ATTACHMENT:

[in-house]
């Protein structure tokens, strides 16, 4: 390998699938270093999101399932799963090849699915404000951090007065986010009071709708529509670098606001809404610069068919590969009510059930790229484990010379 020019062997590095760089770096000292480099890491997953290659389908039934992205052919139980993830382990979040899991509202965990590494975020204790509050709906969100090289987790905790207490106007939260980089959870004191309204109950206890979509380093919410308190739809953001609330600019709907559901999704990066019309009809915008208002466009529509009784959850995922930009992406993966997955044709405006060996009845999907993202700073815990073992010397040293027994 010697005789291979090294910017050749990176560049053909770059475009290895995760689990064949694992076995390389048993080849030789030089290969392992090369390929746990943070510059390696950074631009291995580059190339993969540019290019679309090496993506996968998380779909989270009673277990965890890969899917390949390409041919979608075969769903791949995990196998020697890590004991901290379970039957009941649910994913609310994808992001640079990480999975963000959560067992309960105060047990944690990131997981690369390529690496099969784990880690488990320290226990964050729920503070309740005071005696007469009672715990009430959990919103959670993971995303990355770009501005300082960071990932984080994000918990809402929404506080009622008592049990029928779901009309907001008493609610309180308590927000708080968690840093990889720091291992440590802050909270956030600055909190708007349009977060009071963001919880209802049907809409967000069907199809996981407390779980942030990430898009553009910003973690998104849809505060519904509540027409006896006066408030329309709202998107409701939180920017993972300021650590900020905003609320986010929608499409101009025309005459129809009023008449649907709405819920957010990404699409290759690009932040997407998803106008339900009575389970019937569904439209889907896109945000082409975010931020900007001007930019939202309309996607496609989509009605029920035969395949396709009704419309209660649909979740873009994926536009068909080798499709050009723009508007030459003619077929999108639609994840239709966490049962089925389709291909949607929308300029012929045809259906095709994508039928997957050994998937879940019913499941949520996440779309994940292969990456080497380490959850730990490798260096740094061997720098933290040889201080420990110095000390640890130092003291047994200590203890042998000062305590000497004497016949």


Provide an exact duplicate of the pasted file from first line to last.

[in-house]
């Protein structure tokens, strides 16, 4: 390998699938270093999101399932799963090849699915404000951090007065986010009071709708529509670098606001809404610069068919590969009510059930790229484990010379 020019062997590095760089770096000292480099890491997953290659389908039934992205052919139980993830382990979040899991509202965990590494975020204790509050709906969100090289987790905790207490106007939260980089959870004191309204109950206890979509380093919410308190739809953001609330600019709907559901999704990066019309009809915008208002466009529509009784959850995922930009992406993966997955044709405006060996009845999907993202700073815990073992010397040293027994 010697005789291979090294910017050749990176560049053909770059475009290895995760689990064949694992076995390389048993080849030789030089290969392992090369390929746990943070510059390696950074631009291995580059190339993969540019290019679309090496993506996968998380779909989270009673277990965890890969899917390949390409041919979608075969769903791949995990196998020697890590004991901290379970039957009941649910994913609310994808992001640079990480999975963000959560067992309960105060047990944690990131997981690369390529690496099969784990880690488990320290226990964050729920503070309740005071005696007469009672715990009430959990919103959670993971995303990355770009501005300082960071990932984080994000918990809402929404506080009622008592049990029928779901009309907001008493609610309180308590927000708080968690840093990889720091291992440590802050909270956030600055909190708007349009977060009071963001919880209802049907809409967000069907199809996981407390779980942030990430898009553009910003973690998104849809505060519904509540027409006896006066408030329309709202998107409701939180920017993972300021650590900020905003609320986010929608499409101009025309005459129809009023008449649907709405819920957010990404699409290759690009932040997407998803106008339900009575389970019937569904439209889907896109945000082409975010931020900007001007930019939202309309996607496609989509009605029920035969395949396709009704419309209660649909979740873009994926536009068909080798499709050009723009508007030459003619077929999108639609994840239709966490049962089925389709291909949607929308300029012929045809259906095709994508039928997957050994998937879940019913499941949520996440779309994940292969990456080497380490959850730990490798260096740094061997720098933290040889201080420990110095000390640890130092003291047994200590203890042998000062305590000497004497016949």